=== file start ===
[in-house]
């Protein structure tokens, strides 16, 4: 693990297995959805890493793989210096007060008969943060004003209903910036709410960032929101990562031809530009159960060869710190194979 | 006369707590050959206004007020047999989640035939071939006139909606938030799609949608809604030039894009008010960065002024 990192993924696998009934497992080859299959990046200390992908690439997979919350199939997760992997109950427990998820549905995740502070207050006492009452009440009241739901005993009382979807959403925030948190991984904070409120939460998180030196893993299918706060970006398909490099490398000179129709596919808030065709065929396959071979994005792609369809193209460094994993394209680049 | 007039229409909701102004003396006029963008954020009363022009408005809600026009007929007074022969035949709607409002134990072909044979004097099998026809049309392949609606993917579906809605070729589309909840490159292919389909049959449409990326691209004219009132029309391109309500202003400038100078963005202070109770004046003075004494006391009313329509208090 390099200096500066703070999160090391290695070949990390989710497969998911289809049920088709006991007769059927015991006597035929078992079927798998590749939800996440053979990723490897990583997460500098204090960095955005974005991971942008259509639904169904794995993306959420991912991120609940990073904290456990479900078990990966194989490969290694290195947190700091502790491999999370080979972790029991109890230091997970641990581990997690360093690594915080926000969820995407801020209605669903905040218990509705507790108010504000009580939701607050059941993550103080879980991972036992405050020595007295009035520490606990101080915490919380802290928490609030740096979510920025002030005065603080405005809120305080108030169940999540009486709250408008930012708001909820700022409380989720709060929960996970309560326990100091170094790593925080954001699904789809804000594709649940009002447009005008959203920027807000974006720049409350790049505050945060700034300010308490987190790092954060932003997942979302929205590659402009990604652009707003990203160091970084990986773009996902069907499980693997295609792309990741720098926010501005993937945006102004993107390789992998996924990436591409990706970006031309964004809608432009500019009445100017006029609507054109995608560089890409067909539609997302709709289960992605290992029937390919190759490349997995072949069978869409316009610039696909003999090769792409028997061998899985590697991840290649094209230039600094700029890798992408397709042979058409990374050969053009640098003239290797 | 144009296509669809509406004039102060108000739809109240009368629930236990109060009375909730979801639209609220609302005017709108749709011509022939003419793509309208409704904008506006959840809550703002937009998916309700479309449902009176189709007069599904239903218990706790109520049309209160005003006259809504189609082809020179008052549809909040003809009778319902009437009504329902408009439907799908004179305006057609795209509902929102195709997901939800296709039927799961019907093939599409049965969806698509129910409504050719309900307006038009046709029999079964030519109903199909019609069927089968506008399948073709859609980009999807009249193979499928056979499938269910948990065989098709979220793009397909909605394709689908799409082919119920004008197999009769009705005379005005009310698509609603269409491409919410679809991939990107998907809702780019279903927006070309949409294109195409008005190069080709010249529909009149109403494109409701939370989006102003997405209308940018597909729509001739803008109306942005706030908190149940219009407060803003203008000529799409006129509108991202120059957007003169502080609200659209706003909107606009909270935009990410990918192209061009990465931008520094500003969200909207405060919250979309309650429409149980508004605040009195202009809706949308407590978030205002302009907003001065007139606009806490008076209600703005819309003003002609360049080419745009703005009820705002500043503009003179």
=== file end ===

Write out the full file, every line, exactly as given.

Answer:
[in-house]
């Protein structure tokens, strides 16, 4: 693990297995959805890493793989210096007060008969943060004003209903910036709410960032929101990562031809530009159960060869710190194979 | 006369707590050959206004007020047999989640035939071939006139909606938030799609949608809604030039894009008010960065002024 990192993924696998009934497992080859299959990046200390992908690439997979919350199939997760992997109950427990998820549905995740502070207050006492009452009440009241739901005993009382979807959403925030948190991984904070409120939460998180030196893993299918706060970006398909490099490398000179129709596919808030065709065929396959071979994005792609369809193209460094994993394209680049 | 007039229409909701102004003396006029963008954020009363022009408005809600026009007929007074022969035949709607409002134990072909044979004097099998026809049309392949609606993917579906809605070729589309909840490159292919389909049959449409990326691209004219009132029309391109309500202003400038100078963005202070109770004046003075004494006391009313329509208090 390099200096500066703070999160090391290695070949990390989710497969998911289809049920088709006991007769059927015991006597035929078992079927798998590749939800996440053979990723490897990583997460500098204090960095955005974005991971942008259509639904169904794995993306959420991912991120609940990073904290456990479900078990990966194989490969290694290195947190700091502790491999999370080979972790029991109890230091997970641990581990997690360093690594915080926000969820995407801020209605669903905040218990509705507790108010504000009580939701607050059941993550103080879980991972036992405050020595007295009035520490606990101080915490919380802290928490609030740096979510920025002030005065603080405005809120305080108030169940999540009486709250408008930012708001909820700022409380989720709060929960996970309560326990100091170094790593925080954001699904789809804000594709649940009002447009005008959203920027807000974006720049409350790049505050945060700034300010308490987190790092954060932003997942979302929205590659402009990604652009707003990203160091970084990986773009996902069907499980693997295609792309990741720098926010501005993937945006102004993107390789992998996924990436591409990706970006031309964004809608432009500019009445100017006029609507054109995608560089890409067909539609997302709709289960992605290992029937390919190759490349997995072949069978869409316009610039696909003999090769792409028997061998899985590697991840290649094209230039600094700029890798992408397709042979058409990374050969053009640098003239290797 | 144009296509669809509406004039102060108000739809109240009368629930236990109060009375909730979801639209609220609302005017709108749709011509022939003419793509309208409704904008506006959840809550703002937009998916309700479309449902009176189709007069599904239903218990706790109520049309209160005003006259809504189609082809020179008052549809909040003809009778319902009437009504329902408009439907799908004179305006057609795209509902929102195709997901939800296709039927799961019907093939599409049965969806698509129910409504050719309900307006038009046709029999079964030519109903199909019609069927089968506008399948073709859609980009999807009249193979499928056979499938269910948990065989098709979220793009397909909605394709689908799409082919119920004008197999009769009705005379005005009310698509609603269409491409919410679809991939990107998907809702780019279903927006070309949409294109195409008005190069080709010249529909009149109403494109409701939370989006102003997405209308940018597909729509001739803008109306942005706030908190149940219009407060803003203008000529799409006129509108991202120059957007003169502080609200659209706003909107606009909270935009990410990918192209061009990465931008520094500003969200909207405060919250979309309650429409149980508004605040009195202009809706949308407590978030205002302009907003001065007139606009806490008076209600703005819309003003002609360049080419745009703005009820705002500043503009003179």